Even if you're an ardent soccer fan and see phrases like 'FIFA 2010', '2010 FIFA', 'Football World Cup' or 'FIFA World Cup' in your e-mails, you have to think twice before opening such mails. At least for another month, till July 11, when the football World Cup comes to an end.
The reason is simple. There are millions of football fans in the country - 1.95 million viewers across six metros watched matches on the first day alone, according to aMap. Spam is bound to increase proportionately. Globally, spam based on the FIFA 2010 World Cup has surged by almost 27 per cent according to Symantec, an internet security company.
Cybercriminals thrive on sporting events (and natural disasters) by sending e-mails that include offer for fake tickets, attached malware in videos containing "FIFA highlights" and fake FIFA merchandise offers. The 419-styled scam messages (similar to the lottery-style scams which send unsolicited e-mails asking for help and used for phishing bank account numbers) are cases in point.
This time around, though, cybercriminals are using smarter ways to avoid detection. For instance, search engine manipulation is being used to lure users into searching for video clips and news towards scareware.
WatchGuard security analysts see an explosive growth of online threats, including spam, spear phishing (where attacks are directly targeted to small populations with socially-engineered messages to entice victims to open an executable or click to a site that harbours malware), PDF attacks, SEO (search engine optimisation) poisoning (that allows malicious websites to be highly ranked in search strings relating to the World Cup. As poisoned websites, they pack a malware punch) and malware through social networks.
This is not all. It was relatively uncommon to see targeted attacks using excel documents, noted Dan Bleaken, malware data analyst, Symantec Hosted Services, in his post. "Normally, we see PDF or Word documents or straight exe files. For the targeted attacks intercepted since the start of April, the attached file types - .pdf 41%, .exe 18%, .doc 14%, .xls 7%, .scr 4%, and .ppt 1% - - have been used," he said. It's also relatively uncommon to see malicious documents contained in a zip archive.
Upon opening the excel file, Excel opens, quickly closes and reopens, displaying the World Cup spreadsheet with all the current groups, the teams playing in them and when they are playing, allowing the owner to add in the results as the World Cup happens. "In this time, a file (temp.temp), an executable, is dropped in c:\documents & settings\\Local Settings\ ." When the executable runs, it makes an initial connection to a well-known search engine. After that it made connections to an IP address in Indonesia, noted Bleaken.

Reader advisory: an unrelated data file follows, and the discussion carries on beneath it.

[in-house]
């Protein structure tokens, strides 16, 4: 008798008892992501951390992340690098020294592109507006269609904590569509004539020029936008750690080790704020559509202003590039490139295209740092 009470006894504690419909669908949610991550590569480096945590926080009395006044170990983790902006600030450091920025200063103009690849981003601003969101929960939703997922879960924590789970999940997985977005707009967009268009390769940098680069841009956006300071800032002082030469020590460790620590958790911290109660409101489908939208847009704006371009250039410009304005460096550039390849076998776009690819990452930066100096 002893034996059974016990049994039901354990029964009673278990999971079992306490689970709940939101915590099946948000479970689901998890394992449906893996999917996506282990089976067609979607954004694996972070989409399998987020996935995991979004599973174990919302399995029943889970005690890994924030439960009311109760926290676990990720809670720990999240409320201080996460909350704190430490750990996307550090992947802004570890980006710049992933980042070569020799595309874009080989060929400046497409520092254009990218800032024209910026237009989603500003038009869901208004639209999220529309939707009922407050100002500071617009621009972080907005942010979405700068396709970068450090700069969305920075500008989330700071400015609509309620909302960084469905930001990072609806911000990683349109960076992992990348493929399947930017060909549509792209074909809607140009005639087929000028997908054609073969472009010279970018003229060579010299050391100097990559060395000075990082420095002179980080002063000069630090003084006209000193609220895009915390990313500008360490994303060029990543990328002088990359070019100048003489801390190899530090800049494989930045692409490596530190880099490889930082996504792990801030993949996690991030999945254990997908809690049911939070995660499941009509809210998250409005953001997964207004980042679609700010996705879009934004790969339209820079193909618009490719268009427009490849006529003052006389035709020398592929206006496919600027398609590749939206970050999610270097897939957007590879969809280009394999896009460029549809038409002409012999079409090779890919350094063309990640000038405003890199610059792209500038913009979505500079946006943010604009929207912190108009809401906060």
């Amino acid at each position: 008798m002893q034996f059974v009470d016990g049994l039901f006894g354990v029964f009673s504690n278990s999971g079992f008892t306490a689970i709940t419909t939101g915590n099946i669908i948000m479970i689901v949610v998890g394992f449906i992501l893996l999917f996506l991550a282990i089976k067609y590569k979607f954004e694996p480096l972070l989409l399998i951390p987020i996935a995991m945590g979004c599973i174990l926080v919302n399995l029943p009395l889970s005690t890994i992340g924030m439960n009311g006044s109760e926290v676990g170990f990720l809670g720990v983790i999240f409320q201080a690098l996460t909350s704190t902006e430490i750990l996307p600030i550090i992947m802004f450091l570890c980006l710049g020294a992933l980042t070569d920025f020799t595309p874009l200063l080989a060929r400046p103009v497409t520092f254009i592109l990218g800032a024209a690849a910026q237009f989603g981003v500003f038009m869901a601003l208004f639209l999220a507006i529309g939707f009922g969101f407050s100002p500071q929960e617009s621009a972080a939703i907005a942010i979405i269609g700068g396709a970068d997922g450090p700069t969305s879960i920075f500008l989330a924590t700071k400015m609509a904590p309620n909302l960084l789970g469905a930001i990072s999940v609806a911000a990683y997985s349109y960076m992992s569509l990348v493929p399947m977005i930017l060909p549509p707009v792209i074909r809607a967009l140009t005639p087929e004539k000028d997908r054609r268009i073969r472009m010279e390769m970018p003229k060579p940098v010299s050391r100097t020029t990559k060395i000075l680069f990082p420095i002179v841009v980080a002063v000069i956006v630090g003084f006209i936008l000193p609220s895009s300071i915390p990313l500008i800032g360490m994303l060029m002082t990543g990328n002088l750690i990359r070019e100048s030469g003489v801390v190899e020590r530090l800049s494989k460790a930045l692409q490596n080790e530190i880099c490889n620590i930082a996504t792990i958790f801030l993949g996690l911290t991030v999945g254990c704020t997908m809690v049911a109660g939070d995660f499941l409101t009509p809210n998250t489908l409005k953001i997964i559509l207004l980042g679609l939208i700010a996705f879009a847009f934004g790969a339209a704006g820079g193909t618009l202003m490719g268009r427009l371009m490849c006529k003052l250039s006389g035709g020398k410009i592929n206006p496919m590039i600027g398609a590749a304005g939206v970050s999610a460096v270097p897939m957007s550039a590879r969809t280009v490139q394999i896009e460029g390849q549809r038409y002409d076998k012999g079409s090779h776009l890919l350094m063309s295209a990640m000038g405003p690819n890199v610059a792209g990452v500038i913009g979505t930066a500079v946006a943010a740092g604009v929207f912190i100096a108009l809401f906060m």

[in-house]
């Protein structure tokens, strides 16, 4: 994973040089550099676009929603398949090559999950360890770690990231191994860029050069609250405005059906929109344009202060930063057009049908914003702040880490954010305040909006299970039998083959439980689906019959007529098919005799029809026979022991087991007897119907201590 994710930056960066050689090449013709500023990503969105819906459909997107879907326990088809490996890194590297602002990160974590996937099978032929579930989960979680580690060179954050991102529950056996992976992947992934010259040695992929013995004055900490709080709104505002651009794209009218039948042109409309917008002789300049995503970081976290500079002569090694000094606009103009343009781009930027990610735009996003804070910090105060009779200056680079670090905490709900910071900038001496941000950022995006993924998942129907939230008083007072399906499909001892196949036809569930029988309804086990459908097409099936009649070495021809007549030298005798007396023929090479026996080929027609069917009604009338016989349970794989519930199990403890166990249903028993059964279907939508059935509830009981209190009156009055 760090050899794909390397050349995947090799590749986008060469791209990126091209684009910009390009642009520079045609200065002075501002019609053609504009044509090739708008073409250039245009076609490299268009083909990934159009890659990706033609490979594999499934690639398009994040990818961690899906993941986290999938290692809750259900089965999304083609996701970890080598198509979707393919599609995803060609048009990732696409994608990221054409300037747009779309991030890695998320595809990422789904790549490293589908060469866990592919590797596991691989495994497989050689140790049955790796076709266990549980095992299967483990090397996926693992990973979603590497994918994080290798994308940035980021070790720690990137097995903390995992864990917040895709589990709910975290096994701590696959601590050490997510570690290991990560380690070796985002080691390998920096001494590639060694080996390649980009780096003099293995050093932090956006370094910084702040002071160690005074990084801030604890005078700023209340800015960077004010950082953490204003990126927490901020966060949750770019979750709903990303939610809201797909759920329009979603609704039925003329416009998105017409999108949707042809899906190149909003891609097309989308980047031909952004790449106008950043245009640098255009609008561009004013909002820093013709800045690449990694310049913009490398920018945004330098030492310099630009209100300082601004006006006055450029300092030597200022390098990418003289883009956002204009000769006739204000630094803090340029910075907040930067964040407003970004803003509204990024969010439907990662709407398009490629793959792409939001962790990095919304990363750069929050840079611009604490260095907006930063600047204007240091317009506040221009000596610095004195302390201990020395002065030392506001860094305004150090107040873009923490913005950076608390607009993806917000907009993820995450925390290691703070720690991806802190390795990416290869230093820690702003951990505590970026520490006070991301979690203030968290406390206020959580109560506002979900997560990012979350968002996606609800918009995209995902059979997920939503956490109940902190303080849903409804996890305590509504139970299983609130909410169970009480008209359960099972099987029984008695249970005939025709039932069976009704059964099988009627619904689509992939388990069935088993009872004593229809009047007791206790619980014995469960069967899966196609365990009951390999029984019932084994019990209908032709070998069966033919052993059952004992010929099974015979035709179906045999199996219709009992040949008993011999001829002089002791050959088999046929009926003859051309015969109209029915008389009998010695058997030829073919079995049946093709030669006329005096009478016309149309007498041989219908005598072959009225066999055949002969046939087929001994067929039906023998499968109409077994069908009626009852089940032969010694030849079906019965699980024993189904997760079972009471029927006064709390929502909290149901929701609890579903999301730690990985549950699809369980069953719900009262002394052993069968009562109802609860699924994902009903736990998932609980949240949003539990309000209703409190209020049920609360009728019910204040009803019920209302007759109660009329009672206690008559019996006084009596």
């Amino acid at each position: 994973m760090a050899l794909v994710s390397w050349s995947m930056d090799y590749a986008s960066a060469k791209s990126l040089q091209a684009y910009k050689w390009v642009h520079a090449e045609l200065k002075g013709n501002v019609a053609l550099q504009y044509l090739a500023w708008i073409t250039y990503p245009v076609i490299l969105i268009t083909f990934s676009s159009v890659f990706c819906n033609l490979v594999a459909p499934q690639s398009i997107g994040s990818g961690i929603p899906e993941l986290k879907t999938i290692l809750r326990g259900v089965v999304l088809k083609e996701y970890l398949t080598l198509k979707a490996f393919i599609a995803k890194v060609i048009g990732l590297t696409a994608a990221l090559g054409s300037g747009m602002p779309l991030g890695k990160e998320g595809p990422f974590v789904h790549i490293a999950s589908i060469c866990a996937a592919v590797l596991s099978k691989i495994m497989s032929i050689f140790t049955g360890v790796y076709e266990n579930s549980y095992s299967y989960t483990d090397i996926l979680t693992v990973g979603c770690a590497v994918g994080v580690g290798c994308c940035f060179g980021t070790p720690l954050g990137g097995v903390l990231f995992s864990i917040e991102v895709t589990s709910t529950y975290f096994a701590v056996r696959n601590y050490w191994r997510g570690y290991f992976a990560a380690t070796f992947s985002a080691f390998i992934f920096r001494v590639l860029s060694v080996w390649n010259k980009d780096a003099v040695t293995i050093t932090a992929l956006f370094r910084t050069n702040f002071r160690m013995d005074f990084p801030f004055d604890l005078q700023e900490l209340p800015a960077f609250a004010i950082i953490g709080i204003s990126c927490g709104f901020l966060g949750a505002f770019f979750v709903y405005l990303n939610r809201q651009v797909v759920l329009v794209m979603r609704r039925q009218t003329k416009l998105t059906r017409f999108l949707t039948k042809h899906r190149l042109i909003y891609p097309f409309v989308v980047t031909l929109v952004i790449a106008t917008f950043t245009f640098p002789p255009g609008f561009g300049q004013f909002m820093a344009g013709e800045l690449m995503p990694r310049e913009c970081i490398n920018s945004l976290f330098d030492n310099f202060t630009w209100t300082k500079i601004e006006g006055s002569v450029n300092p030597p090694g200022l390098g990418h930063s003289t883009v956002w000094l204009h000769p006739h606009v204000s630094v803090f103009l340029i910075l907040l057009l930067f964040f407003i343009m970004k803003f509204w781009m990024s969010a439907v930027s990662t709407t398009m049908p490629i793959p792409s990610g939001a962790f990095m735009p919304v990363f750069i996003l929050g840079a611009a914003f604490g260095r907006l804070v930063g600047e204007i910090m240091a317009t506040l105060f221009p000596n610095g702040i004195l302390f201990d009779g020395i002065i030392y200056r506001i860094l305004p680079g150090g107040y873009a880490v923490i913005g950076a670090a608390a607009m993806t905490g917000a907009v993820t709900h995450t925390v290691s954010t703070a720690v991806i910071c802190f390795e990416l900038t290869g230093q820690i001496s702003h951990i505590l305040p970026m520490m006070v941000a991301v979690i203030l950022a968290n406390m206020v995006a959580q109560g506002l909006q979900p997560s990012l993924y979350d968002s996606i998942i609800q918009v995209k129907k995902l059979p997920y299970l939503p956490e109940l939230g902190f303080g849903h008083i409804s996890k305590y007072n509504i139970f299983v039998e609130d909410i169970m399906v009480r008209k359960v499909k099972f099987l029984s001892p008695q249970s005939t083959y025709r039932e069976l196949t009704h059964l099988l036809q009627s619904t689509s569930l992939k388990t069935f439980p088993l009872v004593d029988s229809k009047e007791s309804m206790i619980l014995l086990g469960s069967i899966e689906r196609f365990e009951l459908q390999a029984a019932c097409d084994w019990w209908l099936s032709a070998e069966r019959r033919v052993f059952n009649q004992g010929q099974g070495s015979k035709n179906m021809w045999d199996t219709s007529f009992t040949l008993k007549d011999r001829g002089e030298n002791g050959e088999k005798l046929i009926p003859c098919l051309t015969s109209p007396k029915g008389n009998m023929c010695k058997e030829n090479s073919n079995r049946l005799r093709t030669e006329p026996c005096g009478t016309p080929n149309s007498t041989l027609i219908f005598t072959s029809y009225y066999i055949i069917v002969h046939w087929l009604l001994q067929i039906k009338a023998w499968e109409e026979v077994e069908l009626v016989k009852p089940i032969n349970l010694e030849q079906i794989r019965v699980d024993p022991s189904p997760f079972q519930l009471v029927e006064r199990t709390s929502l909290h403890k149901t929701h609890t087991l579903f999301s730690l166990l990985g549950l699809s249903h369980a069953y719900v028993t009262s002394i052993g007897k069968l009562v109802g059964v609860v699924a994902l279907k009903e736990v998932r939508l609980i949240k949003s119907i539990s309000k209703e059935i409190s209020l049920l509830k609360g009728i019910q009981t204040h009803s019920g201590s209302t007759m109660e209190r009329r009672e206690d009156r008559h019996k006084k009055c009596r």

"This is a 'backdoor' or a method of bypassing normal authentication, which constantly connects to the hacker's machine to tell it that a computer is accessible," cautioned Dan. From this point on, the hacker has access to the victim's computer.
This enables the attacker to stealthily access data on the victim's PC, and/or access other systems on that network. In this scenario, the 'server' (infected machine) attempts to contact the 'client' (attacker).
Jan Valcke, president and COO of Vasco Data Security, said: "Cybercriminals are always looking for opportunities. During the Word Cup, most of the e-betting sites are using vulnerable static passwords. We advocate the use of one-time-passwords to help protect people against cybercriminals, not just during the World Cup, but all through the year."
"The increasing threat to Indians on cyber space is further exacerbated by the fact that 33 per cent of Indian adults do not have security measures in place, according to the Norton Online Living Report 2009," pointed out Shantanu Ghosh, vice-president (India Product Operations), Symantec.
McAfee researchers, too, have noted a significant number of 2010 FIFA World Cup-themed phishing scams. Cybercriminals have started distributing World Cup - themed phishing scams to trick fans out of their sensitive information.
Indeed, growing internet infrastructure, burgeoning broadband population and rampant software piracy have made India a growing target for cyber criminals. India moved up in malicious activity to fifth position from 11th position in 2008, according to Symantec's latest Internet Security Threat Report XV. The number is only set to increase.